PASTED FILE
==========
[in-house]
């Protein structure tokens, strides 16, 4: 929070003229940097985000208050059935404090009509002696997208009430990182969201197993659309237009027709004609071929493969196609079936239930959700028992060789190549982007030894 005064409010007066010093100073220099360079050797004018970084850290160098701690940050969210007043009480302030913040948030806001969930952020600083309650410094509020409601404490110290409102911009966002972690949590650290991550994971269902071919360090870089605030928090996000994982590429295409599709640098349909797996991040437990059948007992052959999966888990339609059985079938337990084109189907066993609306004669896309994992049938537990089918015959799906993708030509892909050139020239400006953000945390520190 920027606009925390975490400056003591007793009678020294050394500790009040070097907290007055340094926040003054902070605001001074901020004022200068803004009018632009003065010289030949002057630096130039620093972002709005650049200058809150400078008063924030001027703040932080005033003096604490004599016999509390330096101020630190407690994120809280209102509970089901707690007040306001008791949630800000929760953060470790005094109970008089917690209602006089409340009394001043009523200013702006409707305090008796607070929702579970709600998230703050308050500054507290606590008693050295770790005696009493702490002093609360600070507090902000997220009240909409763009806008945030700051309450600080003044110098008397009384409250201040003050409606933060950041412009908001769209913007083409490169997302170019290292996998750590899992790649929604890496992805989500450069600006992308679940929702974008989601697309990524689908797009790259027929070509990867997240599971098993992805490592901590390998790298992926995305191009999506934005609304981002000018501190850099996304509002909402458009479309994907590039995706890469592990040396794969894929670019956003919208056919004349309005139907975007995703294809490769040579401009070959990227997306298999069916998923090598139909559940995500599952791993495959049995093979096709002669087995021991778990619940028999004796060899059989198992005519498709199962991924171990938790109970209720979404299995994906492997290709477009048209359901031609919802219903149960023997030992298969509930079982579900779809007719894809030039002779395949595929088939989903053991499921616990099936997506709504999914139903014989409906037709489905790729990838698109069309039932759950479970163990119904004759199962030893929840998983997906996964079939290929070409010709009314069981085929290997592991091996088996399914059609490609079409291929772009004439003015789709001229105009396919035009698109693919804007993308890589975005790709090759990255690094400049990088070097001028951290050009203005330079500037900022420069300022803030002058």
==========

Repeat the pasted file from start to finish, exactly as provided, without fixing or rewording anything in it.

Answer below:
[in-house]
């Protein structure tokens, strides 16, 4: 929070003229940097985000208050059935404090009509002696997208009430990182969201197993659309237009027709004609071929493969196609079936239930959700028992060789190549982007030894 005064409010007066010093100073220099360079050797004018970084850290160098701690940050969210007043009480302030913040948030806001969930952020600083309650410094509020409601404490110290409102911009966002972690949590650290991550994971269902071919360090870089605030928090996000994982590429295409599709640098349909797996991040437990059948007992052959999966888990339609059985079938337990084109189907066993609306004669896309994992049938537990089918015959799906993708030509892909050139020239400006953000945390520190 920027606009925390975490400056003591007793009678020294050394500790009040070097907290007055340094926040003054902070605001001074901020004022200068803004009018632009003065010289030949002057630096130039620093972002709005650049200058809150400078008063924030001027703040932080005033003096604490004599016999509390330096101020630190407690994120809280209102509970089901707690007040306001008791949630800000929760953060470790005094109970008089917690209602006089409340009394001043009523200013702006409707305090008796607070929702579970709600998230703050308050500054507290606590008693050295770790005696009493702490002093609360600070507090902000997220009240909409763009806008945030700051309450600080003044110098008397009384409250201040003050409606933060950041412009908001769209913007083409490169997302170019290292996998750590899992790649929604890496992805989500450069600006992308679940929702974008989601697309990524689908797009790259027929070509990867997240599971098993992805490592901590390998790298992926995305191009999506934005609304981002000018501190850099996304509002909402458009479309994907590039995706890469592990040396794969894929670019956003919208056919004349309005139907975007995703294809490769040579401009070959990227997306298999069916998923090598139909559940995500599952791993495959049995093979096709002669087995021991778990619940028999004796060899059989198992005519498709199962991924171990938790109970209720979404299995994906492997290709477009048209359901031609919802219903149960023997030992298969509930079982579900779809007719894809030039002779395949595929088939989903053991499921616990099936997506709504999914139903014989409906037709489905790729990838698109069309039932759950479970163990119904004759199962030893929840998983997906996964079939290929070409010709009314069981085929290997592991091996088996399914059609490609079409291929772009004439003015789709001229105009396919035009698109693919804007993308890589975005790709090759990255690094400049990088070097001028951290050009203005330079500037900022420069300022803030002058």